birdcatdogA bird! A cat! A dog! They each have their own motives! They are each—as stated at the beginning and reminded to us at the end—the heroes of their own stories. The bird must escape a hawk. The cat tries to chase the bird and escape the dog. The dog runs after the cat but then fights with another dog. The wordless comic follows each of them panel by panel across each page, bird at the top of the page, cat in the middle, and dog at the bottom. There should be a bit of suspense and unpredictability to it, but there isn’t. Each animal behaves exactly as it should, escapes their perils with their hides and their pride intact, and all is right with the world.

The illustrations, though laid out in that potentially dynamic three-perspective style, are surprisingly static and slow. The comic is in full color, and each animal gets its own shade of the color palette, but again, the effect is such that each story comes off as separate and predictable.

Since it’s a comic for kids, and the first in a series called Three-Story Books, there’s definitely an academic lesson here on the rules of storytelling and the importance of a narrative perspective that could provide for some interesting classroom story-creation activities, but I have to think that most children’s stories would vastly improve on the level of action and creative storytelling here. With that in mind, BirdCatDog embarks on an interesting project of narrative perspective for the youngest set, but I hope later Three-Story Books are a bit bolder in their storytelling prowess.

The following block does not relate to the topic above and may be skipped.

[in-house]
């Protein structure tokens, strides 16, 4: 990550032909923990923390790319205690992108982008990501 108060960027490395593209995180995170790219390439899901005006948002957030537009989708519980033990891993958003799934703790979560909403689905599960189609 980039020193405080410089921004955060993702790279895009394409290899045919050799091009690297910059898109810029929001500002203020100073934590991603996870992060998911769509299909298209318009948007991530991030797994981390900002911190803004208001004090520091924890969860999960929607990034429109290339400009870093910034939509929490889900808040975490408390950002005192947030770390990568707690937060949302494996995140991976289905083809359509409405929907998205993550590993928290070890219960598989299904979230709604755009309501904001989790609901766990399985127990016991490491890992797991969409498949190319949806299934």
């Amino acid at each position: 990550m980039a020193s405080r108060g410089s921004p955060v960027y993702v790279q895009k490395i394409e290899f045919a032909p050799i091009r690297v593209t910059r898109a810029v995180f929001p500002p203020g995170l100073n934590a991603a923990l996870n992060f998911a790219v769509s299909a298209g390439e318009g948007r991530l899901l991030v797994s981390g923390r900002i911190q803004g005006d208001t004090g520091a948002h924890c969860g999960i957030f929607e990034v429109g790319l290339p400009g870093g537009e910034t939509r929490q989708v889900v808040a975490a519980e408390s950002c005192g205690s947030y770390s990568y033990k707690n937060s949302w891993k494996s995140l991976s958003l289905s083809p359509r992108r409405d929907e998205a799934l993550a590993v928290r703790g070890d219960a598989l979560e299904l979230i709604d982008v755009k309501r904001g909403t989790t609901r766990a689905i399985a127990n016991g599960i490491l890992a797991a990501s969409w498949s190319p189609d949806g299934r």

by Lee Nordling
Art by Meritxell Bosch
ISBN: 9781467745222
Graphic Universe, 2014
Publisher Age Rating: 5-9

  • Emilia Packard

    Past Reviewer

    This reviewer is not longer actively working on our site, but we would not be here if not for our many dedicated contributors over the years. We thank all of them for their reviews, features, and support! Emilia has been reading graphic novels rabidly since her best friend handed her Craig Thompson’s Blankets over winter break during her sophomore year of college. From that day, her fate was sealed — at Grinnell College, she created, edited and drew strips for a student comics magazine called The Sequence. As an MLS Student at the University of Illinois, she spent way too much time filling up her backpack (and her roommate’s backpack) with the treasures of the Undergrad Library’s comics collection — never less than 40 books at a time. Just in the past few years, she’s worked at libraries and archives in Washington, D.C., Minneapolis, Indiana, and Austin, Texas and consumed their graphic novels collections with great gusto. She has been drawing her stick-figure avatar, Flippy-Do, since she was about 10 years old.

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